Discovering New Elements, Discovering New Particles

In school, you learn that the world around you is made up of chemical elements. There’s oxygen and nitrogen in the air, hydrogen and oxygen in water, sodium and chlorine in salt, and carbon in all living things. Other elements are more rare. Often, that’s because they’re unstable, due to radioactivity, like the plutonium in a bomb or americium in a smoke detector. The heaviest elements are artificial, produced in tiny amounts by massive experiments. In 2002, the heaviest element yet was found at the Joint Institute for Nuclear Research near Moscow. It was later named Oganesson, after the scientist who figured out how to make these heavy elements, Yuri Oganessian. To keep track of the different elements, we organize them in the periodic table like this:

In that same school, you probably also learn that the elements aren’t quite so elementary. Unlike the atoms imagined by the ancient Greeks, our atoms are made of smaller parts: protons and neutrons, surrounded by a cloud of electrons. They’re what give the periodic table its periodic structure, the way it repeats from row to row, with each different element having a different number of protons.

If your school is a bit more daring, you also learn that protons and neutrons themselves aren’t elementary. Each one is made of smaller particles called quarks: a proton of two “up quarks” and one “down quark”, and a neutron of two “down” and one “up”. Up quarks, down quarks, and electrons are all what physicists call fundamental particles, and they make up everything you see around you. Just like the chemical elements, some fundamental particles are more obscure than others, and the heaviest ones are all very unstable, produced temporarily by particle collider experiments. The most recent particle to be discovered was in 2012, when the Large Hadron Collider near Geneva found the Higgs boson. The Higgs boson is named after Peter Higgs, one of those who predicted it back in the 60’s. All the fundamental particles we know are part of something called the Standard Model, which we sometimes organize in a table like this:

So far, these stories probably sound similar. The experiments might not even sound that different: the Moscow experiment shoots a beam of high-energy calcium atoms at a target of heavy radioactive elements, while the Geneva one shoots a beam of high-energy protons at another beam of high-energy protons. With all those high-energy beams, what’s the difference really?

In fact there is a big different between chemical elements and fundamental particles, and between the periodic table and the Standard Model. The latter are fundamental, the former are not.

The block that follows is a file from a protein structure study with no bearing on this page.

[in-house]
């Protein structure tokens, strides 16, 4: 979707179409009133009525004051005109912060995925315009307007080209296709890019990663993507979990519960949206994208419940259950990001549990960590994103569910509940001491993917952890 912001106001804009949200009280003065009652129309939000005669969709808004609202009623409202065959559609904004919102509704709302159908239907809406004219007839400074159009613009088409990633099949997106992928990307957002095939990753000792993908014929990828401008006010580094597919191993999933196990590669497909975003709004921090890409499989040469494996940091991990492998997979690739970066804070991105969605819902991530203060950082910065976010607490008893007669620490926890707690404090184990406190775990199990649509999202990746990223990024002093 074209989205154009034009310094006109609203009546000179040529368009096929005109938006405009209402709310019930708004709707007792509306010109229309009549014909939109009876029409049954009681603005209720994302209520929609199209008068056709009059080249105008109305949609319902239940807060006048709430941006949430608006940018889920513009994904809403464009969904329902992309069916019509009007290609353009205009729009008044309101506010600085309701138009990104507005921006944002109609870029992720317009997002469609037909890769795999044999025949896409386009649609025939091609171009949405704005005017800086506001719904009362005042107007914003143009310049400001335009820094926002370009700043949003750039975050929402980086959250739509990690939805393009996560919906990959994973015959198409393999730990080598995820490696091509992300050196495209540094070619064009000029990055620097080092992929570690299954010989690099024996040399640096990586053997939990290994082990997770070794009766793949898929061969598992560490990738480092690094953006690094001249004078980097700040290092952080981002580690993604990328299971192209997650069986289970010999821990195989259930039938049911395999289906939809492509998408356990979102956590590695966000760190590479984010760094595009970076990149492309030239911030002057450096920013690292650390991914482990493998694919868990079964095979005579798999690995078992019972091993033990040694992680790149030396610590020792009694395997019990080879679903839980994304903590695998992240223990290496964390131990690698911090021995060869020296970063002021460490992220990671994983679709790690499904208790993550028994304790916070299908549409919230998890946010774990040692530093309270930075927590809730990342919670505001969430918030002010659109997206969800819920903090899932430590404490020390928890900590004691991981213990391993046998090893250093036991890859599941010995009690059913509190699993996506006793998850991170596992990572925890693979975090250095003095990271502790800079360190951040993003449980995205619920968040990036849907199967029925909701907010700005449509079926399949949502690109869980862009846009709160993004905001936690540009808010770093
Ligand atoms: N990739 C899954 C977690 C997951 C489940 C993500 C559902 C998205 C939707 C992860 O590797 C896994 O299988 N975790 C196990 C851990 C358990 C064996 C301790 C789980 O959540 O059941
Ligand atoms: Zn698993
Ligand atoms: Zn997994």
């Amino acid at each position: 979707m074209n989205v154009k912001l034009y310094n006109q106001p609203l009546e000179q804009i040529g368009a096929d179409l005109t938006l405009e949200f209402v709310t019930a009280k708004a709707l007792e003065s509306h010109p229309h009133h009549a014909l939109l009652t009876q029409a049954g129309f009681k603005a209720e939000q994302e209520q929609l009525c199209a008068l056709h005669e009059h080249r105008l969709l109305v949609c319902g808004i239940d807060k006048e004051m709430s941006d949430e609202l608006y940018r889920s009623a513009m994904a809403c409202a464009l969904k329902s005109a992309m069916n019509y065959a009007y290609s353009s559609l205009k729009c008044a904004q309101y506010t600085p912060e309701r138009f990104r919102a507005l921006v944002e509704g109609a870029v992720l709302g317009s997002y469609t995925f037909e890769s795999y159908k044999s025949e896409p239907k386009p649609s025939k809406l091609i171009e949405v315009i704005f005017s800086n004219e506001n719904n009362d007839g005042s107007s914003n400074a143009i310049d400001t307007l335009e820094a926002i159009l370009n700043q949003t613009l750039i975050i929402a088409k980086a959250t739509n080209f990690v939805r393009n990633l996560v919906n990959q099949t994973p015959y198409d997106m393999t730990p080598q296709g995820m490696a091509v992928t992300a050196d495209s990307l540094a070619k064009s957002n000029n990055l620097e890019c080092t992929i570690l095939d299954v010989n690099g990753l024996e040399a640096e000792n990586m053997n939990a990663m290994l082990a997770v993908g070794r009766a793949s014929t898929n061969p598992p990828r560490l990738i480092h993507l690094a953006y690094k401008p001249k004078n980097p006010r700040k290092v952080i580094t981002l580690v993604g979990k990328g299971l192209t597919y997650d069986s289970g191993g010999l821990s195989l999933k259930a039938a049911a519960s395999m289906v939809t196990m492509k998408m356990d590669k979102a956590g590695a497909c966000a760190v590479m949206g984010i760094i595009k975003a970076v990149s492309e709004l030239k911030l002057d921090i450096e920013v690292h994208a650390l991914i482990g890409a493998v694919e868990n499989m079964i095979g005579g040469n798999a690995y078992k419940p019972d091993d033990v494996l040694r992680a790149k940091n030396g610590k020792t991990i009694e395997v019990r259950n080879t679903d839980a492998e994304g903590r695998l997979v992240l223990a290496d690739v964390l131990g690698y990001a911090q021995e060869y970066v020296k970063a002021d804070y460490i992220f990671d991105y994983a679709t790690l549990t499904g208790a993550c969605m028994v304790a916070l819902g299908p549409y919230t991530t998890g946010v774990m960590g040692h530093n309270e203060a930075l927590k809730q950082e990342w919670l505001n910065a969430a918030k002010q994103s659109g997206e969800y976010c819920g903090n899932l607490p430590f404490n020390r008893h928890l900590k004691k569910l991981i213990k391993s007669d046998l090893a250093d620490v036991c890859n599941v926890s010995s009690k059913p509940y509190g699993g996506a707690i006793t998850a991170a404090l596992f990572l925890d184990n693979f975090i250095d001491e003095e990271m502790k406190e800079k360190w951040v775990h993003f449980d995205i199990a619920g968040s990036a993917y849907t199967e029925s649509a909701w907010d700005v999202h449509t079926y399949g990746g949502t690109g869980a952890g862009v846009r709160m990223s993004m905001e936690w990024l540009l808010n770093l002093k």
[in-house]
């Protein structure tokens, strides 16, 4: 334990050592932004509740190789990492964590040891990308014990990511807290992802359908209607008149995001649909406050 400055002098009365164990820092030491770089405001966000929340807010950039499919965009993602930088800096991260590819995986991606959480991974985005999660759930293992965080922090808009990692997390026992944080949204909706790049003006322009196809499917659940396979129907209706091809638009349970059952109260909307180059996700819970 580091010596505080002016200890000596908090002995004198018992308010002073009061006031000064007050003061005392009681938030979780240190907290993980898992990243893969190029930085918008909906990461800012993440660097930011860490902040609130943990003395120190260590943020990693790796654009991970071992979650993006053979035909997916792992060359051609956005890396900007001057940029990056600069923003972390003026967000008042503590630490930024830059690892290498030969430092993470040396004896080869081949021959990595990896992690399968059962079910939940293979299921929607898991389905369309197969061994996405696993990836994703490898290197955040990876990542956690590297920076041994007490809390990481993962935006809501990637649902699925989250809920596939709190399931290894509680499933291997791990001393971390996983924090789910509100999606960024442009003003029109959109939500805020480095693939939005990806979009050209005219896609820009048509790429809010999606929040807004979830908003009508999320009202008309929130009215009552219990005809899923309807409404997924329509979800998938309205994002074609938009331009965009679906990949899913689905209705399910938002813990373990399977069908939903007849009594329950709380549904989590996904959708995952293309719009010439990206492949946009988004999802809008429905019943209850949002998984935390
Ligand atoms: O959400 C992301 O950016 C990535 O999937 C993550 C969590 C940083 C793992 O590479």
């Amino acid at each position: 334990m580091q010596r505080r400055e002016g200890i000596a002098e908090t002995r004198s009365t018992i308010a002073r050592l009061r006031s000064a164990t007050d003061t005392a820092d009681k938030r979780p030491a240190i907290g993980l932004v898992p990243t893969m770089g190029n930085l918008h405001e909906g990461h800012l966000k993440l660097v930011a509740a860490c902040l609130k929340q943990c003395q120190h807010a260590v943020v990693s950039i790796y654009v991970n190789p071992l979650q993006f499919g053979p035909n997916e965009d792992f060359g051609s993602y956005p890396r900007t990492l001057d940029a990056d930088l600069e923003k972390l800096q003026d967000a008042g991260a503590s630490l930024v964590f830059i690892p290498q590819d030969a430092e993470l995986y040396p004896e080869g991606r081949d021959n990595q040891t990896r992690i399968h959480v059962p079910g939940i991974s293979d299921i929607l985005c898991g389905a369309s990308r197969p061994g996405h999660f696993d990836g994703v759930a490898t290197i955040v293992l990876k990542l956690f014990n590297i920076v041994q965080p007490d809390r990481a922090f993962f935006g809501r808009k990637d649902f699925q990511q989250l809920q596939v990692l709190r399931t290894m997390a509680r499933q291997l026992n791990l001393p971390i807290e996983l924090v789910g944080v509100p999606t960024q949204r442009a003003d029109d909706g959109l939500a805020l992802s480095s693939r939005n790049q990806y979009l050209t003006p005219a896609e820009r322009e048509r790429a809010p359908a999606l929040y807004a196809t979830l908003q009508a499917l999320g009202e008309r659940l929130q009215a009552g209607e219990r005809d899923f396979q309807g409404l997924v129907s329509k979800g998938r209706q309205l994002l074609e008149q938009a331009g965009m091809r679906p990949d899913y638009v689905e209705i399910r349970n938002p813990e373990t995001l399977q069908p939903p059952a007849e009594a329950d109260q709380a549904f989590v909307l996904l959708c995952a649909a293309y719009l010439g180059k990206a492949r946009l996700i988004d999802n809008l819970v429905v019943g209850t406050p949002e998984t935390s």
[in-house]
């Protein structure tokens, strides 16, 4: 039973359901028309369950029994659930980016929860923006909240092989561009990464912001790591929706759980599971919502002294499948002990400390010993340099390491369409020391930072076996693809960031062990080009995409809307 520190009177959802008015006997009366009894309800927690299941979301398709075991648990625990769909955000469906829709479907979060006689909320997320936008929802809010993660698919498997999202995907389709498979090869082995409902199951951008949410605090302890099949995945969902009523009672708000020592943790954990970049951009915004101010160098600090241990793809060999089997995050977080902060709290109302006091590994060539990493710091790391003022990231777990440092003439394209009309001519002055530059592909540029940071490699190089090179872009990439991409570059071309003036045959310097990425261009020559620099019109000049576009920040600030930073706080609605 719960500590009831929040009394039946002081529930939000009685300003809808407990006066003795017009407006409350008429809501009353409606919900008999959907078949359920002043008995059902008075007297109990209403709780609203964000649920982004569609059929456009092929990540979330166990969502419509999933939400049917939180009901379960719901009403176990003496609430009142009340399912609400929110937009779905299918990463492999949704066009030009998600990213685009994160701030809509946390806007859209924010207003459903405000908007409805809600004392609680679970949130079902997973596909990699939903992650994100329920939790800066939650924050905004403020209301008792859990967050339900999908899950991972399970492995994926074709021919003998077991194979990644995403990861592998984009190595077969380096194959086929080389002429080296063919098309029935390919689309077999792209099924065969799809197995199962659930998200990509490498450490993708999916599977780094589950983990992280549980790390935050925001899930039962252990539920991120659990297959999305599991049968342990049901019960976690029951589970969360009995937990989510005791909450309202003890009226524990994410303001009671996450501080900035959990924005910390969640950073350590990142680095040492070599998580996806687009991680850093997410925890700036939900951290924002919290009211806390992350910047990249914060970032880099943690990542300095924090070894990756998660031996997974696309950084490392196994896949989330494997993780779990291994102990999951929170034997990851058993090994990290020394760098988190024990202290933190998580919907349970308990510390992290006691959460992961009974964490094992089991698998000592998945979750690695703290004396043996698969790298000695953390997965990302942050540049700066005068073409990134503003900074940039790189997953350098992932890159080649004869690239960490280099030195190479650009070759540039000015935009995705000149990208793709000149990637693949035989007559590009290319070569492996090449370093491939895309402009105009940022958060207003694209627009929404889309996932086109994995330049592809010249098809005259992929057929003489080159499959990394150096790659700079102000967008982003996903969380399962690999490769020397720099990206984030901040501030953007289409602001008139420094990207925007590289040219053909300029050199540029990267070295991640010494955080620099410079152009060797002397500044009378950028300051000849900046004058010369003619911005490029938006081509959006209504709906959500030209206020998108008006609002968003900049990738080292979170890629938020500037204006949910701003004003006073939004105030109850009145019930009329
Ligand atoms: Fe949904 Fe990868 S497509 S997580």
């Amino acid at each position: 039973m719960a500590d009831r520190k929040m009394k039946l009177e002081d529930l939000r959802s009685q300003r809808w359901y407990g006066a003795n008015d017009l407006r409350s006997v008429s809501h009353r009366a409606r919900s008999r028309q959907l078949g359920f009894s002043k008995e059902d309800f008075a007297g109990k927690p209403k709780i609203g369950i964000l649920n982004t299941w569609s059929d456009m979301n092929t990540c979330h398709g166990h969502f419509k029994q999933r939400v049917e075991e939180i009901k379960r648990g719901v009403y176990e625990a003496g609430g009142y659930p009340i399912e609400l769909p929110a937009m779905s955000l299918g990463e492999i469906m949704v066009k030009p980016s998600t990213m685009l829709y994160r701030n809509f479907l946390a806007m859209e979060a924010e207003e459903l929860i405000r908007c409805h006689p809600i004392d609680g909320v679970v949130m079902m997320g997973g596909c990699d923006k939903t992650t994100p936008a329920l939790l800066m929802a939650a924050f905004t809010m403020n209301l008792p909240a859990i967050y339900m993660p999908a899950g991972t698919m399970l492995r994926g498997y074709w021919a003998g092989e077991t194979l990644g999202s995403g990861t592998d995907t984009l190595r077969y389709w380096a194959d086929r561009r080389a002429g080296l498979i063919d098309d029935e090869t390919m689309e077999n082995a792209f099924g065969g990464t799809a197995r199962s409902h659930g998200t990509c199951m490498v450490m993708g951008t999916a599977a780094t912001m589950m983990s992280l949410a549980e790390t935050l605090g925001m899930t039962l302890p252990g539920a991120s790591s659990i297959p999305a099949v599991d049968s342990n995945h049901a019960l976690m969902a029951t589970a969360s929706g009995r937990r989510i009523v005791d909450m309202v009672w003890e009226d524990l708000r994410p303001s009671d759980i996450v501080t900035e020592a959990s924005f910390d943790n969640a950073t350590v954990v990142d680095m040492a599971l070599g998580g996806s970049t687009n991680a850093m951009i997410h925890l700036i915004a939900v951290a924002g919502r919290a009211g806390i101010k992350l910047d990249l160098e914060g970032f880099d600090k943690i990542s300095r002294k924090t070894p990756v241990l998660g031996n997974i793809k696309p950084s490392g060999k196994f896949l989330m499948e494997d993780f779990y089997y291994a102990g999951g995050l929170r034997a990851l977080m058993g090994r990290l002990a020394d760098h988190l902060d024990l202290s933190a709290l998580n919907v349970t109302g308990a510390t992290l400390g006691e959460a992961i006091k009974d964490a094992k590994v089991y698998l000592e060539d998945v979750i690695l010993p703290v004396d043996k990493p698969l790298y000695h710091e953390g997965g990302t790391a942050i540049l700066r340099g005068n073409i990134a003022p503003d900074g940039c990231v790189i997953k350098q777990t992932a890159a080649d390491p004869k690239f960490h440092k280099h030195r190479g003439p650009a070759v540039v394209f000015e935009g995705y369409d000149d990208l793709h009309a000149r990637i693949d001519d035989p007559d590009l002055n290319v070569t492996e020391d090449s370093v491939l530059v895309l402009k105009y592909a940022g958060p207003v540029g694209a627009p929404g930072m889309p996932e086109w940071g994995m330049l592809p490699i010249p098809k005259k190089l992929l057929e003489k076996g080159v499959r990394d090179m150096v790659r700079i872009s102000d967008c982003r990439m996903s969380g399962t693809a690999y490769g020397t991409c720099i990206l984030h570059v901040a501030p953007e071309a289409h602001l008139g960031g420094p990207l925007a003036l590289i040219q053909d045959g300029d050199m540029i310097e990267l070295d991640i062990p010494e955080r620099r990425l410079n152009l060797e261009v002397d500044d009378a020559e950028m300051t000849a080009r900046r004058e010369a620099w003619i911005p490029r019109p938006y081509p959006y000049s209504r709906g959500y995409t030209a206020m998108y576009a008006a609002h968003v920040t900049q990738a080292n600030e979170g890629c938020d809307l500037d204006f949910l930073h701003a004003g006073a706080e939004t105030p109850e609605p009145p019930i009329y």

When they made new chemical elements, scientists needed to start with a lot of protons and neutrons. That’s why they used calcium atoms in their beam, and even heavier elements as their target. We know that heavy elements are heavy because they contain more protons and neutrons, and we can use the arrangement of those protons and neutrons to try to predict their properties. That’s why, even though only five or six oganesson atoms have been detected, scientists have some idea what kind of material it would make. Oganesson is a noble gas, like helium, neon, and radon. But calculations predict it is actually a solid at room temperature. What’s more, it’s expected to be able to react with other elements, something the other noble gases are very reluctant to do.

The Standard Model has patterns, just like the chemical elements. Each matter particle is one of three “generations”, each heavier and more unstable: for example, electrons have heavier relatives called muons, and still heavier ones called tauons. But unlike with the elements, we don’t know where these patterns come from. We can’t explain them with smaller particles, like we could explain the elements with protons and neutrons. We think the Standard Model particles might actually be fundamental, not made of anything smaller.

That’s why when we make them, we don’t need a lot of other particles: just two protons, each made of three quarks, is enough. With that, we can make not just new arrangements of quarks, but new particles altogether. Some are even heavier than the protons we started with: the Higgs boson is more than a hundred times as heavy as a proton! We can do this because, in particle physics, mass isn’t conserved: mass is just another type of energy, and you can turn one type of energy into another.

Discovering new elements is hard work, but discovering new particles is on another level. It’s hard to calculate which elements are stable or unstable, and what their properties might be. But we know the rules, and with enough skill and time we could figure it out. In particle physics, we don’t know the rules. We have some good guesses, simple models to solve specific problems, and sometimes, like with the Higgs, we’re right. But despite making many more than five or six Higgs bosons, we still aren’t sure it has the properties we expect. We don’t know the rules. Even with skill and time, we can’t just calculate what to expect. We have to discover it.

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